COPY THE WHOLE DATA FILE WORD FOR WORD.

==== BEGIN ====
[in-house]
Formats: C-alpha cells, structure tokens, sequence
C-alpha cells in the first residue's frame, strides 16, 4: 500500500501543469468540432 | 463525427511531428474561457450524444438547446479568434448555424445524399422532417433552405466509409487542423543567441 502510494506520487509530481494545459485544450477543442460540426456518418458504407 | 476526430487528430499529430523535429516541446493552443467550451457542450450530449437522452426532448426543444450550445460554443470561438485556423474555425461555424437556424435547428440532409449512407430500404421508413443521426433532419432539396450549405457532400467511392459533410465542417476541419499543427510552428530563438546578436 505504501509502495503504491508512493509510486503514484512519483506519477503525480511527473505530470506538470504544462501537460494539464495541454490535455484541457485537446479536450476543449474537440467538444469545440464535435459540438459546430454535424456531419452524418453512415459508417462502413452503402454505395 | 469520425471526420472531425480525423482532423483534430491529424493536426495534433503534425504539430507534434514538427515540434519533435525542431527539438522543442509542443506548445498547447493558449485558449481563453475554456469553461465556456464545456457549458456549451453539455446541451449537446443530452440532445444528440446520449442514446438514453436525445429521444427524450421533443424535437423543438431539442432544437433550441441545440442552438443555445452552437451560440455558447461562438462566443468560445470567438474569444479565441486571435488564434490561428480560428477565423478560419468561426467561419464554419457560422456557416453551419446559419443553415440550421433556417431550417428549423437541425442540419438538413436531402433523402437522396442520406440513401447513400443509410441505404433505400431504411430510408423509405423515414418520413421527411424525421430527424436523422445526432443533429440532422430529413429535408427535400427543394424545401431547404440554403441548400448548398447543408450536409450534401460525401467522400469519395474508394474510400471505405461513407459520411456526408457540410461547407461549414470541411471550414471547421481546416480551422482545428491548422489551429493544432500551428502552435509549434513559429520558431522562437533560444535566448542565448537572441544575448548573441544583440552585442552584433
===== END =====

[in-house]
Formats: C-alpha cells, structure tokens, sequence
C-alpha cells in the first residue's frame, strides 16, 4: 500500500501543469468540432 | 463525427511531428474561457450524444438547446479568434448555424445524399422532417433552405466509409487542423543567441 502510494506520487509530481494545459485544450477543442460540426456518418458504407 | 476526430487528430499529430523535429516541446493552443467550451457542450450530449437522452426532448426543444450550445460554443470561438485556423474555425461555424437556424435547428440532409449512407430500404421508413443521426433532419432539396450549405457532400467511392459533410465542417476541419499543427510552428530563438546578436 505504501509502495503504491508512493509510486503514484512519483506519477503525480511527473505530470506538470504544462501537460494539464495541454490535455484541457485537446479536450476543449474537440467538444469545440464535435459540438459546430454535424456531419452524418453512415459508417462502413452503402454505395 | 469520425471526420472531425480525423482532423483534430491529424493536426495534433503534425504539430507534434514538427515540434519533435525542431527539438522543442509542443506548445498547447493558449485558449481563453475554456469553461465556456464545456457549458456549451453539455446541451449537446443530452440532445444528440446520449442514446438514453436525445429521444427524450421533443424535437423543438431539442432544437433550441441545440442552438443555445452552437451560440455558447461562438462566443468560445470567438474569444479565441486571435488564434490561428480560428477565423478560419468561426467561419464554419457560422456557416453551419446559419443553415440550421433556417431550417428549423437541425442540419438538413436531402433523402437522396442520406440513401447513400443509410441505404433505400431504411430510408423509405423515414418520413421527411424525421430527424436523422445526432443533429440532422430529413429535408427535400427543394424545401431547404440554403441548400448548398447543408450536409450534401460525401467522400469519395474508394474510400471505405461513407459520411456526408457540410461547407461549414470541411471550414471547421481546416480551422482545428491548422489551429493544432500551428502552435509549434513559429520558431522562437533560444535566448542565448537572441544575448548573441544583440552585442552584433